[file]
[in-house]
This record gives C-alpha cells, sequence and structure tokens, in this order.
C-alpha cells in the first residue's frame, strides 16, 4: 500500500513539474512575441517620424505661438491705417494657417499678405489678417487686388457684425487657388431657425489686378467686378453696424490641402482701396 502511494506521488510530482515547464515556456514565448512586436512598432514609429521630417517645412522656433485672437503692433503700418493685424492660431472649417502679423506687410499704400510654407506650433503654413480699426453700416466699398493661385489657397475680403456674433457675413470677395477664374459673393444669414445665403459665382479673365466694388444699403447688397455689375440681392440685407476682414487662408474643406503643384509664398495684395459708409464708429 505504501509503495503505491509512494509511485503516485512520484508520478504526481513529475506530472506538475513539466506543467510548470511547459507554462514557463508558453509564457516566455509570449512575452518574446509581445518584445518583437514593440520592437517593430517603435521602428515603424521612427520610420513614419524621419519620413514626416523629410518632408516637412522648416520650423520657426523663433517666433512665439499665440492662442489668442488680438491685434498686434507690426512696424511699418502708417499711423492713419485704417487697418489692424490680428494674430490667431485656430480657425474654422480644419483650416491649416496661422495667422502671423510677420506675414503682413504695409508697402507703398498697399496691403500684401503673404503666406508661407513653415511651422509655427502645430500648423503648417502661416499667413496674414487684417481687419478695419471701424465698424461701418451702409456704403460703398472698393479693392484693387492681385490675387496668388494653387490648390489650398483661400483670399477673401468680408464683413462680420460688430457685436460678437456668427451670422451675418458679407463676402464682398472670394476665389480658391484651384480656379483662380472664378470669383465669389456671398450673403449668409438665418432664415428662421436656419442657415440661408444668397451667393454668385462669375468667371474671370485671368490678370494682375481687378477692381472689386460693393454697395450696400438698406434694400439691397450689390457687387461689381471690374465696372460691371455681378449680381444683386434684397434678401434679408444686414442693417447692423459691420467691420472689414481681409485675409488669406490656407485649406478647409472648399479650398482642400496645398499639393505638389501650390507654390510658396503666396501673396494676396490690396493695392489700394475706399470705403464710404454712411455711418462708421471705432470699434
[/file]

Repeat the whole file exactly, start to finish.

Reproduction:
[in-house]
This record gives C-alpha cells, sequence and structure tokens, in this order.
C-alpha cells in the first residue's frame, strides 16, 4: 500500500513539474512575441517620424505661438491705417494657417499678405489678417487686388457684425487657388431657425489686378467686378453696424490641402482701396 502511494506521488510530482515547464515556456514565448512586436512598432514609429521630417517645412522656433485672437503692433503700418493685424492660431472649417502679423506687410499704400510654407506650433503654413480699426453700416466699398493661385489657397475680403456674433457675413470677395477664374459673393444669414445665403459665382479673365466694388444699403447688397455689375440681392440685407476682414487662408474643406503643384509664398495684395459708409464708429 505504501509503495503505491509512494509511485503516485512520484508520478504526481513529475506530472506538475513539466506543467510548470511547459507554462514557463508558453509564457516566455509570449512575452518574446509581445518584445518583437514593440520592437517593430517603435521602428515603424521612427520610420513614419524621419519620413514626416523629410518632408516637412522648416520650423520657426523663433517666433512665439499665440492662442489668442488680438491685434498686434507690426512696424511699418502708417499711423492713419485704417487697418489692424490680428494674430490667431485656430480657425474654422480644419483650416491649416496661422495667422502671423510677420506675414503682413504695409508697402507703398498697399496691403500684401503673404503666406508661407513653415511651422509655427502645430500648423503648417502661416499667413496674414487684417481687419478695419471701424465698424461701418451702409456704403460703398472698393479693392484693387492681385490675387496668388494653387490648390489650398483661400483670399477673401468680408464683413462680420460688430457685436460678437456668427451670422451675418458679407463676402464682398472670394476665389480658391484651384480656379483662380472664378470669383465669389456671398450673403449668409438665418432664415428662421436656419442657415440661408444668397451667393454668385462669375468667371474671370485671368490678370494682375481687378477692381472689386460693393454697395450696400438698406434694400439691397450689390457687387461689381471690374465696372460691371455681378449680381444683386434684397434678401434679408444686414442693417447692423459691420467691420472689414481681409485675409488669406490656407485649406478647409472648399479650398482642400496645398499639393505638389501650390507654390510658396503666396501673396494676396490690396493695392489700394475706399470705403464710404454712411455711418462708421471705432470699434